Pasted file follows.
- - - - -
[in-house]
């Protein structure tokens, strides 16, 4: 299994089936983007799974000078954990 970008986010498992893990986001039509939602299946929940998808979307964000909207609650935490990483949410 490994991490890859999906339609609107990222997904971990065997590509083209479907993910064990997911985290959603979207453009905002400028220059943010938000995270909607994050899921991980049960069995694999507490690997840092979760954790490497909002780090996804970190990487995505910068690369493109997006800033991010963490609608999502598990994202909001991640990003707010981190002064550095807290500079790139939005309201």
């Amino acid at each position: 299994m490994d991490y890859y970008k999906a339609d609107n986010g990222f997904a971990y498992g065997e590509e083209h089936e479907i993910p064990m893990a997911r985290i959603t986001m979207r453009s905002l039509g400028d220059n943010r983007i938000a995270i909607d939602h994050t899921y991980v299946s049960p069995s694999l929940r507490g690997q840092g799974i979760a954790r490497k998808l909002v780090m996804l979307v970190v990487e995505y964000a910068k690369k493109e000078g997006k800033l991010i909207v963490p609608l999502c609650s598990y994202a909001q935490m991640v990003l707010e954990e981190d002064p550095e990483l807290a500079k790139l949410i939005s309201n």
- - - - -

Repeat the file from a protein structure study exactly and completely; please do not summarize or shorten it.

[in-house]
């Protein structure tokens, strides 16, 4: 299994089936983007799974000078954990 970008986010498992893990986001039509939602299946929940998808979307964000909207609650935490990483949410 490994991490890859999906339609609107990222997904971990065997590509083209479907993910064990997911985290959603979207453009905002400028220059943010938000995270909607994050899921991980049960069995694999507490690997840092979760954790490497909002780090996804970190990487995505910068690369493109997006800033991010963490609608999502598990994202909001991640990003707010981190002064550095807290500079790139939005309201």
């Amino acid at each position: 299994m490994d991490y890859y970008k999906a339609d609107n986010g990222f997904a971990y498992g065997e590509e083209h089936e479907i993910p064990m893990a997911r985290i959603t986001m979207r453009s905002l039509g400028d220059n943010r983007i938000a995270i909607d939602h994050t899921y991980v299946s049960p069995s694999l929940r507490g690997q840092g799974i979760a954790r490497k998808l909002v780090m996804l979307v970190v990487e995505y964000a910068k690369k493109e000078g997006k800033l991010i909207v963490p609608l999502c609650s598990y994202a909001q935490m991640v990003l707010e954990e981190d002064p550095e990483l807290a500079k790139l949410i939005s309201n």